Diary of Sr Faustina – 2nd Notebook (par.531-540)

Second Notebook – Paragraphs 531-540

BlSopockoStFaustina

531. November 24, 1935. Sunday, first day. I went at once before the Blessed Sacrament and offered myself with Jesus, present in the Most Holy Sacrament, to the Everlasting Father. Then I heard these words in my soul: Your purpose and that of your companions is to unite yourselves with Me as closely as possible; through love You will reconcile earth with heaven, you will soften the just anger of God, and you will plead for mercy for the world. I place in your care two pearls very precious to My Heart: these are the souls of priests and religious. You will pray particularly for them; their power will come from your diminishment. You will join prayers, fasts, mortifications, labors and all sufferings to My prayer, fasting, mortifications, labors and sufferings and then they will have power before My Father.

532. After Holy Communion, I saw the Lord Jesus, who said these words to me: Today, penetrate into the spirit of My poverty and arrange everything in such a way that the most destitute will have no reason to envoy you. I find pleasure, not in large buildings and magnificent structures, but in a pure and humble heart.

533. When I was by myself, I began to reflect on the spirit of poverty. I clearly saw that Jesus, although He is Lord of all things, possessed nothing. From a borrowed manger He went through life doing good to all, but Himself having no place to lay His head. And on the Cross, I see the summit of his poverty, for He does not even have a garment on Himself. O Jesus, through a solemn vow poverty I desire to become like You; poverty will be my mother. As exteriorly we should possess nothing and have nothing to dispose of as our own; so interiorly we should desire nothing. And in the Most Blessed Sacrament, how great is Your poverty! Has there ever been a soul as abandoned as You were on the Cross, Jesus?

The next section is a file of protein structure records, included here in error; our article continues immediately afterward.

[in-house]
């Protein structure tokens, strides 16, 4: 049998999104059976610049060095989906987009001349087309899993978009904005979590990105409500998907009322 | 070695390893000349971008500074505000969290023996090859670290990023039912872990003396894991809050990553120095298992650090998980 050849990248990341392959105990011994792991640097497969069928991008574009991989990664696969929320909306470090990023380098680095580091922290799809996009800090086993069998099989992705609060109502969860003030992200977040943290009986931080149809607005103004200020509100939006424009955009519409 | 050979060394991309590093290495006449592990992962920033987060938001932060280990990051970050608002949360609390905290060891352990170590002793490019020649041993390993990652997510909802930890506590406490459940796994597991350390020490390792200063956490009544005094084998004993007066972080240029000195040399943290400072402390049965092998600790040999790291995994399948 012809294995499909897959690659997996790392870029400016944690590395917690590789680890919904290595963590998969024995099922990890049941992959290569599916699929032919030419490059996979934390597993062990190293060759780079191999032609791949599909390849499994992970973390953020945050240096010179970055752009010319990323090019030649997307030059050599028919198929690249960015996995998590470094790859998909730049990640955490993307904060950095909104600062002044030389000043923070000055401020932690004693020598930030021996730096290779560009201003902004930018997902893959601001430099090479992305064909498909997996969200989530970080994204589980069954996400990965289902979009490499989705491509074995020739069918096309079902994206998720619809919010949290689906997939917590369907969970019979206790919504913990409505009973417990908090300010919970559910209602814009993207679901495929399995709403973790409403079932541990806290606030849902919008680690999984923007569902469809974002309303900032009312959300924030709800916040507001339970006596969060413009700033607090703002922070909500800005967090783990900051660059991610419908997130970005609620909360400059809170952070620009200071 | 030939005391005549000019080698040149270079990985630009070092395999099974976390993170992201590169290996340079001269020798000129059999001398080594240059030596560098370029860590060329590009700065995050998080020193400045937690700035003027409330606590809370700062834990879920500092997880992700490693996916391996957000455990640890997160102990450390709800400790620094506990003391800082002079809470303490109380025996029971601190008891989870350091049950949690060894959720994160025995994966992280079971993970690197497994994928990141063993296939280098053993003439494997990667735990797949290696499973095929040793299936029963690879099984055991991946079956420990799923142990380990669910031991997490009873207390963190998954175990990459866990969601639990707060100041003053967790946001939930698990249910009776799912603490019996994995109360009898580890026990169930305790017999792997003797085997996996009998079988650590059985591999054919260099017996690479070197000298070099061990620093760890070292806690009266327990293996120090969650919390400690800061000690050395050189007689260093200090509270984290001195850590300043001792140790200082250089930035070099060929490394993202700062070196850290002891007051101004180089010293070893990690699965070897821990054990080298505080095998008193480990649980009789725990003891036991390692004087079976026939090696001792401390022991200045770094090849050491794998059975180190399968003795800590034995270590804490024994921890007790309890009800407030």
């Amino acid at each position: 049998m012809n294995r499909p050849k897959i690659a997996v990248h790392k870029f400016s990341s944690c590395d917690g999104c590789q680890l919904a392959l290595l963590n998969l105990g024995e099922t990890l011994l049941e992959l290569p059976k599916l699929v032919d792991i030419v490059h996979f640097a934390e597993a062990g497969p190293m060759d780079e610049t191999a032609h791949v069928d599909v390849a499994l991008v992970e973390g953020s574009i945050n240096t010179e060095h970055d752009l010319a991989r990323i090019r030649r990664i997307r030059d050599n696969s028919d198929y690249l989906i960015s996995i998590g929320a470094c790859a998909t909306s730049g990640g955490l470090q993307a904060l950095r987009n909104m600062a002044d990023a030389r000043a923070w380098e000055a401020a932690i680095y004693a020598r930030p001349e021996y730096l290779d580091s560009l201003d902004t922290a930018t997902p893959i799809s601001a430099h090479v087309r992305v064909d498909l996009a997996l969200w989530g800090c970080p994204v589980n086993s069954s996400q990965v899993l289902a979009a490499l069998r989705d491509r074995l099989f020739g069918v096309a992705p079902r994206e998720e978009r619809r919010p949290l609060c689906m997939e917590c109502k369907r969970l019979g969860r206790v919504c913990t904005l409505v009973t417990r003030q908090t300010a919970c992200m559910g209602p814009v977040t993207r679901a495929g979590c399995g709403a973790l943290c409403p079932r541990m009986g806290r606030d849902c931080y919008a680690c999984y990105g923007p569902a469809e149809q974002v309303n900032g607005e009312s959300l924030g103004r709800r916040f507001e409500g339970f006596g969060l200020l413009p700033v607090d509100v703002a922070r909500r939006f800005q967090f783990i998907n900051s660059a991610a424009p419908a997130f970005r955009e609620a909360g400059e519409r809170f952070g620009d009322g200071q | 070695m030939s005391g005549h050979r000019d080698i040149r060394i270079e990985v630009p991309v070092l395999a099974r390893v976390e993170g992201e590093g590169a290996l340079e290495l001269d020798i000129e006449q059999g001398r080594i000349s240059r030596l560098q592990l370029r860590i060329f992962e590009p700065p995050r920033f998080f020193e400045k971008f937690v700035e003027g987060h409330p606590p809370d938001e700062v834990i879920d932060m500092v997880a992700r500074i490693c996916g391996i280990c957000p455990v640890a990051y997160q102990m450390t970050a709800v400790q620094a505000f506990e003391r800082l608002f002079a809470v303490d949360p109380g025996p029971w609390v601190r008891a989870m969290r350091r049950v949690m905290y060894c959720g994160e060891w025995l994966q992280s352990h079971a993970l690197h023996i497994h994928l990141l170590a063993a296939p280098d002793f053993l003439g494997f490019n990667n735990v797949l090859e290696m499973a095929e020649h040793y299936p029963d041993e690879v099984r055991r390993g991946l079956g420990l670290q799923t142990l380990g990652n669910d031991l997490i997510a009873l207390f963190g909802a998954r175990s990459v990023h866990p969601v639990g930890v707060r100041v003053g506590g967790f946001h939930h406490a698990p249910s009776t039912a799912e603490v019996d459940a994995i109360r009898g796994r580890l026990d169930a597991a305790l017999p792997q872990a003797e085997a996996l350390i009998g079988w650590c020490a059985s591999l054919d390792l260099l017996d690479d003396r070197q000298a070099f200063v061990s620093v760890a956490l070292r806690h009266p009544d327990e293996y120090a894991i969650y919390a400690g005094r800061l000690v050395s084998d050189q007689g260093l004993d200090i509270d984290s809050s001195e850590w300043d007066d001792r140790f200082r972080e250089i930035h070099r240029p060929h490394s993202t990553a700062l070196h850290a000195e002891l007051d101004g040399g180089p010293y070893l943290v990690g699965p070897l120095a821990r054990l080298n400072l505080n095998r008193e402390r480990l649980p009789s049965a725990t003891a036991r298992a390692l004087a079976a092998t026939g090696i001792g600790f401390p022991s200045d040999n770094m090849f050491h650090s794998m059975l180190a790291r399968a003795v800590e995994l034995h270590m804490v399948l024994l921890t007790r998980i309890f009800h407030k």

534. Chastity. There is no need to explain that this vow forbids all those things prohibited by the sixth and ninth commandments: deeds, thoughts, words, feelings I understand that a solemn vow differs from a simple vow; I understand this in all its implications. While reflecting upon this, I heard these words in my soul: You are My spouse forever; your chastity should be greater than that of the angels, for I call no angel to such intimacy as I do you. The smallest act of My spouse is of infinite value. A pure soul has inconceivable power before God.

535. Obedience. I have come to do My Father’s will. I obeyed My parents, I obeyed My tormentors and now I obey the priests. I understand, O Jesus, the spirit of obedience and in what it consists. It includes not only external performance, but also the reason, the will and judgment. Obeying our superiors, we obey God. It makes no difference whether it is an angel or a man who, acting in God’s stead, gives me orders; I must always obey. I am not going to write much about the vows; they are clear and specific. I will rather put down a few general thoughts about this congregation.

+ General Summary